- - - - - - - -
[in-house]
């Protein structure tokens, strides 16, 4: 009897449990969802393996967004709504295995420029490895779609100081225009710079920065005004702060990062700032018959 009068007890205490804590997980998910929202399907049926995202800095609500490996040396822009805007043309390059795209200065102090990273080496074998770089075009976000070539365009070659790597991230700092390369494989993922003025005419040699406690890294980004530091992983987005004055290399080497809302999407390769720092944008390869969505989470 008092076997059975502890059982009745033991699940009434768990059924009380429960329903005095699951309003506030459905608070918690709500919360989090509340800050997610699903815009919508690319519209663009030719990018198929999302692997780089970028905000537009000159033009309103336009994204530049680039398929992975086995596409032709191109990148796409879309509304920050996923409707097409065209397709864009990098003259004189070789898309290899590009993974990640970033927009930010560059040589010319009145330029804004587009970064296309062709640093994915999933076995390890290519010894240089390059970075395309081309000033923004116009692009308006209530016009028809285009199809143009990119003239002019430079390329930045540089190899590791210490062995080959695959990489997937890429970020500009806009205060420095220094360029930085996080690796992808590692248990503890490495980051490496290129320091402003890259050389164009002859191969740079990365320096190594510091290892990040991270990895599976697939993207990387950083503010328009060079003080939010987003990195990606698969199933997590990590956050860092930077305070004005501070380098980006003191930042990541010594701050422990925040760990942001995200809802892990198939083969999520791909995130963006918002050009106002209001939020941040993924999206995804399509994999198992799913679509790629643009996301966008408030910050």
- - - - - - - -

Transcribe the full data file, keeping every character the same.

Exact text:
[in-house]
């Protein structure tokens, strides 16, 4: 009897449990969802393996967004709504295995420029490895779609100081225009710079920065005004702060990062700032018959 009068007890205490804590997980998910929202399907049926995202800095609500490996040396822009805007043309390059795209200065102090990273080496074998770089075009976000070539365009070659790597991230700092390369494989993922003025005419040699406690890294980004530091992983987005004055290399080497809302999407390769720092944008390869969505989470 008092076997059975502890059982009745033991699940009434768990059924009380429960329903005095699951309003506030459905608070918690709500919360989090509340800050997610699903815009919508690319519209663009030719990018198929999302692997780089970028905000537009000159033009309103336009994204530049680039398929992975086995596409032709191109990148796409879309509304920050996923409707097409065209397709864009990098003259004189070789898309290899590009993974990640970033927009930010560059040589010319009145330029804004587009970064296309062709640093994915999933076995390890290519010894240089390059970075395309081309000033923004116009692009308006209530016009028809285009199809143009990119003239002019430079390329930045540089190899590791210490062995080959695959990489997937890429970020500009806009205060420095220094360029930085996080690796992808590692248990503890490495980051490496290129320091402003890259050389164009002859191969740079990365320096190594510091290892990040991270990895599976697939993207990387950083503010328009060079003080939010987003990195990606698969199933997590990590956050860092930077305070004005501070380098980006003191930042990541010594701050422990925040760990942001995200809802892990198939083969999520791909995130963006918002050009106002209001939020941040993924999206995804399509994999198992799913679509790629643009996301966008408030910050």